BOFEPUSU officials, however, declined to comment on the unpleasant relationship between BOPEU and Motshwarakgole’s Manual Workers Union referring any questions to the two unions. All that BOFEPUSU officials are saying is, according to BOPEU Secretary General, false and propaganda filled statements aimed at saving face. He accused BOFEPUSU officials of deliberately taking sides with Manual Workers Union. “Remember that two unions which are both affiliated to BOFEPUSU are fighting for BURS turf, and it is clear whose side they are on,” he said.
Marenga said they have learnt from past experiences that BOFEPUSU officials have the habit of ignoring or pretending that they have not received correspondences if they do not want to get involved. “Re ba itse ka go fitlha dikwalo, ke bathonyana ba botshelo jwa bochekwane,” he said.
Rari confirmed that BOPEU had issued official notifications about the strike to individual unions which are affiliates to BOFEPUSU. He, however, said despite the unclear circumstances surrounding their relationship BOPEU that would nonetheless not prevent them from supporting their course. According to Rari, BOFEPUSU stand fully behind their comrades at BOPEU in their quest to fight for the rights of their members at BURS. “They have every right to strike if they are not satisfied by the conduct of the employer, as BOFEPUSU we fully support them,” he said. According to Rari, as long as BOPEU remained an affiliate to BOFEPUSU they will support its activities and decisions.” They are still our members, and we will support them,” he said.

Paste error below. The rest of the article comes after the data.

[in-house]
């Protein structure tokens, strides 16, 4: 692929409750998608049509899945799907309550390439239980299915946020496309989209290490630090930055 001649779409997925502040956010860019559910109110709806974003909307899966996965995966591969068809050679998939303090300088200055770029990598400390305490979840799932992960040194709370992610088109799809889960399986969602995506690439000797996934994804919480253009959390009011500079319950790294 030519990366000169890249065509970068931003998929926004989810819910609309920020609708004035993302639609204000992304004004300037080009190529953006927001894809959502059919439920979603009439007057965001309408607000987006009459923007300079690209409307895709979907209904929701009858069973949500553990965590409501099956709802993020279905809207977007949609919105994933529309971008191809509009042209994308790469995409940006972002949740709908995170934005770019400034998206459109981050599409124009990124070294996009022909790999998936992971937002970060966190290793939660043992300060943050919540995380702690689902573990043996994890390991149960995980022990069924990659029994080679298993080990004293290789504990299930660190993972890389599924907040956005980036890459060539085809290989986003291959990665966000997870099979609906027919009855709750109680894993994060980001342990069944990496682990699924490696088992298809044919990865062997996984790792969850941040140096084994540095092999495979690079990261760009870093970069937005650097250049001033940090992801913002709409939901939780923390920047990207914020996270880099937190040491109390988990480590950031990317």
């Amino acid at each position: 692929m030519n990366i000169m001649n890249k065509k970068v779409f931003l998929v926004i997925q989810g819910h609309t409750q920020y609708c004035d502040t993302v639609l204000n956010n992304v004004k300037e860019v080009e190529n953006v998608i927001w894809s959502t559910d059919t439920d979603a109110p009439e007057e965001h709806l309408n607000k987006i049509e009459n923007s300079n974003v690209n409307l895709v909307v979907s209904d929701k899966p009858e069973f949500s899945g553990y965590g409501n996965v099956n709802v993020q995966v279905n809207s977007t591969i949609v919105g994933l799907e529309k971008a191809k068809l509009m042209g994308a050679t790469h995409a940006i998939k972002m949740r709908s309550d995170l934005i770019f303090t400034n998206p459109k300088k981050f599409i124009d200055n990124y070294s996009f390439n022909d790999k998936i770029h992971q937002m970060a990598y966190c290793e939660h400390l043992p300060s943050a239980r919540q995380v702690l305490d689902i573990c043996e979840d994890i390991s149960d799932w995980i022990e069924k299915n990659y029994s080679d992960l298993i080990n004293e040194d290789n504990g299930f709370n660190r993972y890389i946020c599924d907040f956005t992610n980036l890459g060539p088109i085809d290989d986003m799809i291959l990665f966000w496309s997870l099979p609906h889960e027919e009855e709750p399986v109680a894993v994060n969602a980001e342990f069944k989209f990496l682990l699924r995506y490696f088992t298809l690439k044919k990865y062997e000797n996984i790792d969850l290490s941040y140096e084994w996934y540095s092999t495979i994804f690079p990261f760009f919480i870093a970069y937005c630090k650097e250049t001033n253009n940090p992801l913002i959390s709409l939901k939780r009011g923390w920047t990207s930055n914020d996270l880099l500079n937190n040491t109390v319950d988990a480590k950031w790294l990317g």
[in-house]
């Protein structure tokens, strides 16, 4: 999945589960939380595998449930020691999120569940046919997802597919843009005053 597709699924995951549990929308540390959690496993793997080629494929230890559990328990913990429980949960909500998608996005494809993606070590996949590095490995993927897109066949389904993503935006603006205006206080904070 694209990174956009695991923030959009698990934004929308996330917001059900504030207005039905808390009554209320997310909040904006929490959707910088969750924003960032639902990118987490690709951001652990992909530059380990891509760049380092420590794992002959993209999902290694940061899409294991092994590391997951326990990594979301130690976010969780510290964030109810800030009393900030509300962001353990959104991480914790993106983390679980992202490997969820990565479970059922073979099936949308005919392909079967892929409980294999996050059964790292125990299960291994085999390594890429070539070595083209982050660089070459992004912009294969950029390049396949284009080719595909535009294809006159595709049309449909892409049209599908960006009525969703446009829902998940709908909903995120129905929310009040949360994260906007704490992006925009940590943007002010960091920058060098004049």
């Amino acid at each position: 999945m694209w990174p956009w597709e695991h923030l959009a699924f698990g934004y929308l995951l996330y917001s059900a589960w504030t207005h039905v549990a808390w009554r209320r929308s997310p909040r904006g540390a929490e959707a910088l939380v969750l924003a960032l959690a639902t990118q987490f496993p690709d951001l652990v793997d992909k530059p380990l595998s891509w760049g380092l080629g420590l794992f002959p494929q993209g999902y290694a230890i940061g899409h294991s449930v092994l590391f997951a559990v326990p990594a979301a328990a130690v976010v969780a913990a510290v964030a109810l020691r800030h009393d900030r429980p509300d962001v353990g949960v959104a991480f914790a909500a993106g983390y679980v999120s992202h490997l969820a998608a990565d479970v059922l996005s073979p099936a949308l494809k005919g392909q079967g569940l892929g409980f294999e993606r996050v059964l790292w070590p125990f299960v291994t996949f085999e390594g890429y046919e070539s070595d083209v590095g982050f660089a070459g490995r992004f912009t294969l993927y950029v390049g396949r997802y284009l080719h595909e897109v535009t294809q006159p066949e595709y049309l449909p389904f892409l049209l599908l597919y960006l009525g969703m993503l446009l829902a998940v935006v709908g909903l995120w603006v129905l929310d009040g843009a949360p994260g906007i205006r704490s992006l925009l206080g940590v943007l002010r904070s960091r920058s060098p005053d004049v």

Meanwhile BOFEPUSU officials also took the moment to reiterate their allegiance and support for the Umbrella for Democratic Change, saying they are so far content with the performance of the 17 legislators in parliament.
In a move that saw the trade unions endorsing the UDC candidate for Good Hope/Mabule in the upcoming by elections, BOFEPUSU said that they still believe in the viability of the UDC and as thus will pledge their support for it. “We believe all UDC MPs in parliament are fully doing what they have been voted to do in Parliament. Just because some barely say a word does not mean they do not have an input,” said BOFEPUSU President Johannes Tshukudu.
BOFEPUSU officials appealed to Good Hope/Mabule voters to deny the Minister of Presidential Affairs and Public Administration Eric Molale their vote. BOFEPUSU National Organising Secretary Johnson Motshwarakgole launched a scathing attack on Molale, saying he is workers’ worst enemy, a  vague character who is  always unfair in his dealings and had failed Batswana not only once but several times before. According to Motshwarakgole, it was under Molale’s term as the Permanent Secretary to the President that some of the most draconian anti-worker policies and laws were passed.
Motshwarakgole warned the people of Good Hope/Mabule to be suspicious of Molale’s interests to be voted in as their MP, saying from the look of things he seems to be pursuing a hidden agenda. “Clearly he does not want to be voted in, to go and represent the people of Good Hope/ Mabule. This is a man who had it all as a specially elected MP and a cabinet Minister, what more does he want,” charged Motshwarakgole.